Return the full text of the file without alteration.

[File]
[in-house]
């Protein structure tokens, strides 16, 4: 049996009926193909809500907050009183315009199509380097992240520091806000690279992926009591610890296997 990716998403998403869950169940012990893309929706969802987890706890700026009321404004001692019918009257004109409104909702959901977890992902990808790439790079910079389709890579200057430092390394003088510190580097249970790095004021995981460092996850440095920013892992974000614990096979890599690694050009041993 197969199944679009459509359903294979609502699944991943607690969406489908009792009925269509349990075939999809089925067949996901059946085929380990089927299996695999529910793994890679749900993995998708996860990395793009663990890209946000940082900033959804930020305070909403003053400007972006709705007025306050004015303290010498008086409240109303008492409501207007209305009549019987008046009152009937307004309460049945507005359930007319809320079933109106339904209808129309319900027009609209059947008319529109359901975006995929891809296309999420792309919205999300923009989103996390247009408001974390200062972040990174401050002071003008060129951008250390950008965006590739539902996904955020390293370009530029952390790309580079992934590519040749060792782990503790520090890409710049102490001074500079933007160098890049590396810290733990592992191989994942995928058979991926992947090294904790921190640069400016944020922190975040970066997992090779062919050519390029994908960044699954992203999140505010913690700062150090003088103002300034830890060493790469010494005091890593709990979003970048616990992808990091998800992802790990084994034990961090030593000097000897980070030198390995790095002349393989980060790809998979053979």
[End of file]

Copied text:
[in-house]
């Protein structure tokens, strides 16, 4: 049996009926193909809500907050009183315009199509380097992240520091806000690279992926009591610890296997 990716998403998403869950169940012990893309929706969802987890706890700026009321404004001692019918009257004109409104909702959901977890992902990808790439790079910079389709890579200057430092390394003088510190580097249970790095004021995981460092996850440095920013892992974000614990096979890599690694050009041993 197969199944679009459509359903294979609502699944991943607690969406489908009792009925269509349990075939999809089925067949996901059946085929380990089927299996695999529910793994890679749900993995998708996860990395793009663990890209946000940082900033959804930020305070909403003053400007972006709705007025306050004015303290010498008086409240109303008492409501207007209305009549019987008046009152009937307004309460049945507005359930007319809320079933109106339904209808129309319900027009609209059947008319529109359901975006995929891809296309999420792309919205999300923009989103996390247009408001974390200062972040990174401050002071003008060129951008250390950008965006590739539902996904955020390293370009530029952390790309580079992934590519040749060792782990503790520090890409710049102490001074500079933007160098890049590396810290733990592992191989994942995928058979991926992947090294904790921190640069400016944020922190975040970066997992090779062919050519390029994908960044699954992203999140505010913690700062150090003088103002300034830890060493790469010494005091890593709990979003970048616990992808990091998800992802790990084994034990961090030593000097000897980070030198390995790095002349393989980060790809998979053979």